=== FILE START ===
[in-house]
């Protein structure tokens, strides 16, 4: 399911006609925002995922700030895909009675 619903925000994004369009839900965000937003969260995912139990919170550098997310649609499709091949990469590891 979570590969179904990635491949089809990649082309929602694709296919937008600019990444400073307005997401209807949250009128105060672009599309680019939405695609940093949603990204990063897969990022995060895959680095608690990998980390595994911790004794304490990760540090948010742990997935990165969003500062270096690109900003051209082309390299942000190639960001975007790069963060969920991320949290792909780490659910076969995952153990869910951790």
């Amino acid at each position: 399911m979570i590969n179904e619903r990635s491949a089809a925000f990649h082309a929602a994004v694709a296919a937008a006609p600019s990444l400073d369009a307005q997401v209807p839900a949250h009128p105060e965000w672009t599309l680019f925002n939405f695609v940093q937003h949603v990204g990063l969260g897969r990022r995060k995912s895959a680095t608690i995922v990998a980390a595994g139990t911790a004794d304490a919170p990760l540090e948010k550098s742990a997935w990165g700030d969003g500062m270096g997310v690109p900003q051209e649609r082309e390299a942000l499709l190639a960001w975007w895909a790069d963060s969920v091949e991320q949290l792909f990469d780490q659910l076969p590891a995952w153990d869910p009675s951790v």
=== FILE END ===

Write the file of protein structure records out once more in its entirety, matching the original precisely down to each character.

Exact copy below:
[in-house]
């Protein structure tokens, strides 16, 4: 399911006609925002995922700030895909009675 619903925000994004369009839900965000937003969260995912139990919170550098997310649609499709091949990469590891 979570590969179904990635491949089809990649082309929602694709296919937008600019990444400073307005997401209807949250009128105060672009599309680019939405695609940093949603990204990063897969990022995060895959680095608690990998980390595994911790004794304490990760540090948010742990997935990165969003500062270096690109900003051209082309390299942000190639960001975007790069963060969920991320949290792909780490659910076969995952153990869910951790």
């Amino acid at each position: 399911m979570i590969n179904e619903r990635s491949a089809a925000f990649h082309a929602a994004v694709a296919a937008a006609p600019s990444l400073d369009a307005q997401v209807p839900a949250h009128p105060e965000w672009t599309l680019f925002n939405f695609v940093q937003h949603v990204g990063l969260g897969r990022r995060k995912s895959a680095t608690i995922v990998a980390a595994g139990t911790a004794d304490a919170p990760l540090e948010k550098s742990a997935w990165g700030d969003g500062m270096g997310v690109p900003q051209e649609r082309e390299a942000l499709l190639a960001w975007w895909a790069d963060s969920v091949e991320q949290l792909f990469d780490q659910l076969p590891a995952w153990d869910p009675s951790v």